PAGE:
Moses said it by inspiration to the people of Israel, before they entered the land of Canaan. Centuries later, the prophet Ezekiel developed it further, speaking again to the Israelites. (See chapters 18 and 33.) Go to the New Testament and see that condemnation and salvation are determined on an individual basis.

The one who believes and is baptized will be saved, but the one who does not believe will be condemned. Mark 16.16.

Some Bible versions published in recent years throw statements into the plural in order to avoid the singular masculine pronoun. All fine and good, but it sometimes misses a point, like individual responsibility. Continue reading

Fathers must not be put to death for what their children do, nor children for what their fathers do; each must be put to death for his own sin. Deuteronomy 24.16.

Moses said it by inspiration to the people of Israel, before they entered the land of Canaan. Centuries later, the prophet Ezekiel developed it further, speaking again to the Israelites. (See chapters 18 and 33.) Go to the New Testament and see that condemnation and salvation are determined on an individual basis.

The one who believes and is baptized will be saved, but the one who does not believe will be condemned. Mark 16.16.

Some Bible versions published in recent years throw statements into the plural in order to avoid the singular masculine pronoun. All fine and good, but it sometimes misses a point, like individual responsibility.

Let each one examine his own work. Then he can take pride in himself and not compare himself with someone else. For each one will carry his own load. Galatians 6.4-5.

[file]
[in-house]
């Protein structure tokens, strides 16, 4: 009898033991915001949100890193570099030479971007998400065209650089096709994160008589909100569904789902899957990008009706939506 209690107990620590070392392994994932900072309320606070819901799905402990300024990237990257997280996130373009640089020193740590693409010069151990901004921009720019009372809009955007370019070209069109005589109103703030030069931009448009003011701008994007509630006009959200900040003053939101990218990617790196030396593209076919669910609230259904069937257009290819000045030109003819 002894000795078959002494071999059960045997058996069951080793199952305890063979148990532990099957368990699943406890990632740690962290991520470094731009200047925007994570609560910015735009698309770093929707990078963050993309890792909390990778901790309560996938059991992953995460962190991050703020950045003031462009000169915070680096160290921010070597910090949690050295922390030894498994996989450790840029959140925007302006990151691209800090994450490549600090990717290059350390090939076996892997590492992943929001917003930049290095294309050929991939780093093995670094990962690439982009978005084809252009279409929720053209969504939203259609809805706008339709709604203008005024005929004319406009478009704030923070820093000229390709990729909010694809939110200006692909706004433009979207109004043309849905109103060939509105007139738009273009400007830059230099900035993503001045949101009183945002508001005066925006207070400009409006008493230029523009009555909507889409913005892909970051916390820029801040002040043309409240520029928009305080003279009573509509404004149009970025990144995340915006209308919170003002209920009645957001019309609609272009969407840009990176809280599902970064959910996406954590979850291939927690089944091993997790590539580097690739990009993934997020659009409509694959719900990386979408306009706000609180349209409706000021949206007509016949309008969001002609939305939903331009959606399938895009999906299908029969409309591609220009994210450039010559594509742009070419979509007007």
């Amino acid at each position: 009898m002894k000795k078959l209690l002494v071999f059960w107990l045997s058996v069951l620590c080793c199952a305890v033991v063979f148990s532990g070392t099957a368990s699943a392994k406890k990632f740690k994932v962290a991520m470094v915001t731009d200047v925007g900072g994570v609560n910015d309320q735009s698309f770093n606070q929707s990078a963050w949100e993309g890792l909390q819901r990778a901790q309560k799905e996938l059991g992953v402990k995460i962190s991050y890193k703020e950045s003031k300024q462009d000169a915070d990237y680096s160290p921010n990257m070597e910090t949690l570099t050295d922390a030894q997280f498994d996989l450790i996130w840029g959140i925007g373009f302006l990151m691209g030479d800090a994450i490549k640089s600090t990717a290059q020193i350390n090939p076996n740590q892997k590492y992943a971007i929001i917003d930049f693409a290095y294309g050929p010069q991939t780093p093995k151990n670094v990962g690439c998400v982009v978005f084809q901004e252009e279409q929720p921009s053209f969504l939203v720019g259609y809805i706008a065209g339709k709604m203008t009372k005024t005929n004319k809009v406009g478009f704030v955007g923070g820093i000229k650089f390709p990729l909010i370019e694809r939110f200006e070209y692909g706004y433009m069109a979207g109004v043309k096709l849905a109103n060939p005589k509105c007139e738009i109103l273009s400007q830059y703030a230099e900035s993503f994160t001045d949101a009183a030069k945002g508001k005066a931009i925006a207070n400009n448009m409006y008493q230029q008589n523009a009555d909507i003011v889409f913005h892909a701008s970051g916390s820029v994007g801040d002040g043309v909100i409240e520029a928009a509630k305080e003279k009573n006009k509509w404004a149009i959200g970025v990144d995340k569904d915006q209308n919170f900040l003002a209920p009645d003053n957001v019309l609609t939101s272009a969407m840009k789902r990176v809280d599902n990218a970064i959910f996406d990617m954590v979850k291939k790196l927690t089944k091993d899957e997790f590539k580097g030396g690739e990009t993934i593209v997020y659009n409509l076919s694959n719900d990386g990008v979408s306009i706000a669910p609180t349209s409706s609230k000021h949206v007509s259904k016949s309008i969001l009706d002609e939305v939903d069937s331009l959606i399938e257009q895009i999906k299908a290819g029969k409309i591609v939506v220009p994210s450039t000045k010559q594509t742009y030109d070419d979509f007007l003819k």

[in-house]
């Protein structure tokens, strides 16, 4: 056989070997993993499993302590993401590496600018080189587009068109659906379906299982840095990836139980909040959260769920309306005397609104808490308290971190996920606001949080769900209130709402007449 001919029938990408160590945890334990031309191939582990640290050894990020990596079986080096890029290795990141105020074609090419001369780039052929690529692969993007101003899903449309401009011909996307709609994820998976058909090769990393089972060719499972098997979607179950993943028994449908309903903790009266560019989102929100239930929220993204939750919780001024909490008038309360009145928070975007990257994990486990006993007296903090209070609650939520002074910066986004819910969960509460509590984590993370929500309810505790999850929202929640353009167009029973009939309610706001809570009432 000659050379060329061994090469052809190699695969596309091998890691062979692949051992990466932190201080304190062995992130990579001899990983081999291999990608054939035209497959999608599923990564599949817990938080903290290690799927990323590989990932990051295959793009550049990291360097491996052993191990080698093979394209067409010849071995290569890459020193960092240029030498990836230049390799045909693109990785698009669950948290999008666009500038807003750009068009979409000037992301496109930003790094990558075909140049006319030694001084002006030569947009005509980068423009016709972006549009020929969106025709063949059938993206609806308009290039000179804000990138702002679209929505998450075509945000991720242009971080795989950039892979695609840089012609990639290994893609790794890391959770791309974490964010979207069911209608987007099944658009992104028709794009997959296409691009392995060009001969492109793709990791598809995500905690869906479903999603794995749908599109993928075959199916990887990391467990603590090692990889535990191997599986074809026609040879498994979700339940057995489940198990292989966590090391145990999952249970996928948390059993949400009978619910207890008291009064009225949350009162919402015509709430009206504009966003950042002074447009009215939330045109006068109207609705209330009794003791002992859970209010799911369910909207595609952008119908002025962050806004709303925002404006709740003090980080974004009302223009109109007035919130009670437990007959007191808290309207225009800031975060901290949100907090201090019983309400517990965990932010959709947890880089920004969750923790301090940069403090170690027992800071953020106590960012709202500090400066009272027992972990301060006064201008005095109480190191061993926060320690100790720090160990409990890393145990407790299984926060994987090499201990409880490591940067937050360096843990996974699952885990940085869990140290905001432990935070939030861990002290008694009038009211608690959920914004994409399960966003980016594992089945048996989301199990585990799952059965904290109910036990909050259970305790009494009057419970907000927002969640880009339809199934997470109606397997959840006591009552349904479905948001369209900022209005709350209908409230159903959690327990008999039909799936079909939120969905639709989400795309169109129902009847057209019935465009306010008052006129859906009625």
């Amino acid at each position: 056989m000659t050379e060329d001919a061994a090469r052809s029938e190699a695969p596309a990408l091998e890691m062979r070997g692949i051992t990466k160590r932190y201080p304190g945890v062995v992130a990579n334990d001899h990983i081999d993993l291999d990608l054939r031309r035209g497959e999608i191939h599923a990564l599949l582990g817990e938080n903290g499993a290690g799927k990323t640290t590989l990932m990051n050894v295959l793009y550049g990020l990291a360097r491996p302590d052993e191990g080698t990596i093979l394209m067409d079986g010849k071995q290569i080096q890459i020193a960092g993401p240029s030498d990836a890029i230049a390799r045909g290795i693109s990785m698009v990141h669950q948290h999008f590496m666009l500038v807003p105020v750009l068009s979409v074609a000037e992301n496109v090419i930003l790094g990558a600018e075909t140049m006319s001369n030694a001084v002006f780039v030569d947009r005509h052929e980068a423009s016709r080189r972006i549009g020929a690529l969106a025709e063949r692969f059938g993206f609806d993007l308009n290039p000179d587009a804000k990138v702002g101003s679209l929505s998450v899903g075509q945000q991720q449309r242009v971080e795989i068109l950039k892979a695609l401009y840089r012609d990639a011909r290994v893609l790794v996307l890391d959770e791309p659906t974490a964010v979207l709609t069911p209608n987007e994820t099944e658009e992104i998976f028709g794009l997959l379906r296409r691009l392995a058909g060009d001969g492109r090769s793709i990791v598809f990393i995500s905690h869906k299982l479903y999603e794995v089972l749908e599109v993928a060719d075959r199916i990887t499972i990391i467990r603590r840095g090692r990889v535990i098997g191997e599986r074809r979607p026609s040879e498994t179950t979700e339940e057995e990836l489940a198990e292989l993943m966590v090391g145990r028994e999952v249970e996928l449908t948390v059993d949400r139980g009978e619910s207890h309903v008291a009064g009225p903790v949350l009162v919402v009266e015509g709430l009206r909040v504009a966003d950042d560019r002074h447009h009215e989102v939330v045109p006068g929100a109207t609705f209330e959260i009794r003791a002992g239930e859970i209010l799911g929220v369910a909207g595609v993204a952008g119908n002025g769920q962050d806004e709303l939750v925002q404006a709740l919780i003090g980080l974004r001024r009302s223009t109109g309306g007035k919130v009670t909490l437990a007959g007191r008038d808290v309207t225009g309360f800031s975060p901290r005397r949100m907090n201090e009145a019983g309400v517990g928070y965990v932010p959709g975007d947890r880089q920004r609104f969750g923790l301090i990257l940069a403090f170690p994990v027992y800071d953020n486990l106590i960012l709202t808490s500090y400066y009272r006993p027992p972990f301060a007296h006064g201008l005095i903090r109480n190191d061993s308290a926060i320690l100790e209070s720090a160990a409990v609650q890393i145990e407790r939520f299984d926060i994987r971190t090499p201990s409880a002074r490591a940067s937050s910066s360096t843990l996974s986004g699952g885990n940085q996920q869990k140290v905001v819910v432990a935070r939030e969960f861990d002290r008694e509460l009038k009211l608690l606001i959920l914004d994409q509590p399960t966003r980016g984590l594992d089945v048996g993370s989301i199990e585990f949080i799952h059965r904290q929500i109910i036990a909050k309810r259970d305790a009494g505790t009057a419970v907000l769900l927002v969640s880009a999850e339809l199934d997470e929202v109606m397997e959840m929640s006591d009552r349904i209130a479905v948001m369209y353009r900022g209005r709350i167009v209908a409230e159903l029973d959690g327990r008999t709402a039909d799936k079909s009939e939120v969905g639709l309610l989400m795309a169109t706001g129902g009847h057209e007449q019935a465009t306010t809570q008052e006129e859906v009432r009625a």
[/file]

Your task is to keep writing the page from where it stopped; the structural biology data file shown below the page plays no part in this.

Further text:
Am I to blame for what happened a hundred years ago or more? God is more interested in what I am doing right now. Continue reading

So what’s it been now, four, five months? How does it feel to live in lockdown? Is there anything we can learn from this experience?

#1. We can’t live in isolation. We need people — physically near us — and more than just one or two family members. Remember that “no man is an island”? We were created as social creatures. As much as a blessing as the internet can be, it cannot substitute physical presence. Isolation creates stress. And while so many talk about how hard it is to work with or deal with people, we’re far worse off without them. You may say, well, sure, we all know that. If so, why are we living as if it weren’t true?

#2. Go read about the testing in Florida, with reported positive test results 10 times greater than the real results. I’m not a conspiracy theorist, but something is deeply wrong with the whole approach here. I refuse to be cowed. I refuse to bow to the fear-mongering. We need not be stupid about risks, but neither must we faint or fear. The social Awe-and-Wow is smoke and mirrors, except when you get fined or jailed, but even then realize who the magician is behind the curtain. Continue reading

I like informality. I love working from my home office in flip-flops and bermudas. Ceremony is not my bailiwick. Most people today are non-traditional as well. The laid-back approach has won the day in our time.

That kind of approach, however, does not work well with God, not even having gained the right to call him Father. Continue reading